It is the need of every human heart; a driving force compelling us to action, influencing our decisions, and intensifying our emotions.
It is the universal longing for encouragement.
We often think of encouragement as an act of kindness, which is part of inspiring others; but I see encouragement as a gift to be given. Our need for the gift is never clearer than when tragedy strikes. When calamity comes and crisis knocks the wind from our sails—and we’re no longer able to perform or accomplish or reach our goals—this single gift remains invaluable. It breathes life back into our souls, shines light into our darkness, and leaves hope in place of despair.
It is the gift of encouragement.
Make it a priority to give away encouragement THROUGHOUT this coming year. Here’s how a modern dictionary defines encourage: “to inspire with courage, spirit, or hope.”1Merriam-Webster’s Collegiate Dictionary, 11th ed. (Springfield, Mass.: Merriam-Webster), “Encourage.” But I like the way an older version defines the word: “to give courage to; to give or increase confidence of success; to inspire with courage, spirit, or strength of mind; to embolden; to animate; to incite; to inspirit.” This dictionary even gives a biblical example from Deuteronomy 3:28—“But charge Joshua, and encourage him.”2Noah Webster, An American Dictionary of the English Language (New York: S. Converse, 1828), “Encourage.”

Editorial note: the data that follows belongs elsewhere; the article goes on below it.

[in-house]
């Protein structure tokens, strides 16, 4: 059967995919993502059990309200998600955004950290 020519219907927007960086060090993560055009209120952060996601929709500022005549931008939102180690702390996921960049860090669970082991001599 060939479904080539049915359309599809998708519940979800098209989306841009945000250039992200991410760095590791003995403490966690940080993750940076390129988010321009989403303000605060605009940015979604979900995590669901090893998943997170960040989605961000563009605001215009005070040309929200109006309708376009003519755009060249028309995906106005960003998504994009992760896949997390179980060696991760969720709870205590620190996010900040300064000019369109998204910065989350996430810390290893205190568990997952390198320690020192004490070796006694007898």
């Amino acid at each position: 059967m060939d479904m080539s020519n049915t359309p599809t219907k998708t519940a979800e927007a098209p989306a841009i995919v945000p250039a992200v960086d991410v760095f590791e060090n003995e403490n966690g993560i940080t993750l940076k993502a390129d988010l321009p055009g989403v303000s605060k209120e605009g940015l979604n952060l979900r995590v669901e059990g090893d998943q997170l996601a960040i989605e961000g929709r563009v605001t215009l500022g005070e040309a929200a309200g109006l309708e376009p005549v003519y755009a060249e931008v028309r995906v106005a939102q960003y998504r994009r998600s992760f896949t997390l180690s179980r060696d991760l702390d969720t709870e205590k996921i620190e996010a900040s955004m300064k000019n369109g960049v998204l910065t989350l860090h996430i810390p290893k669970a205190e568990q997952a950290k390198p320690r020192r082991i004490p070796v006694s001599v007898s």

In Catherine Ryan Hyde’s novel Pay it Forward, Trevor McKinney, a twelve-year-old boy, decides to change the world. He doesn’t invent a life-altering machine. He doesn’t cure cancer. Nor does he give away billions of dollars to end world hunger. His plan is simpler than that—simplistic some might say. He performs good works for three different people every day without expecting anything in return. All he asks in return is that they do the same for three people in their lives.
This past year, I have needed to be encouraged more than any other year of my life. Nothing else could fill the voids, the lack of confidence, and the feelings of failure I was carrying. I will tell you: those close to me offered in abundance the priceless gift of encouragement. They renewed hope, inspired forgotten dreams, and replaced doubt with fervent courage. I did not deserve their boundless, limitless, gracious gifts of courage and strength, but their words helped me through the depth of despair.
Now, it’s your turn. My prayer for each of you is that you would speak words of inspiration to one person each day. Start there. There are 365 days ahead of you next year. And 365 words of encouragement will cost you nothing. Who knows, you just might change the world with a word of encouragement.
Do you need a jump start on some ideas? Try these in the coming year:
- I admire your strength to press on.
- I have no doubt you will do the right thing; I see strength of character in you.
- You inspire me.
- Thank you for holding my hand.
- Your authentic faith refreshes my soul.
- What a great job.
- I applaud you.
- You light up the room with joy.
- Your grace is amazing.
- God put you in my life to show me how to love.
Encouragement—it’s a free and invaluable gift.
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|1.||↑||Merriam-Webster’s Collegiate Dictionary, 11th ed. (Springfield, Mass.: Merriam-Webster), “Encourage.”|
|2.||↑||Noah Webster, An American Dictionary of the English Language (New York: S. Converse, 1828), “Encourage.”|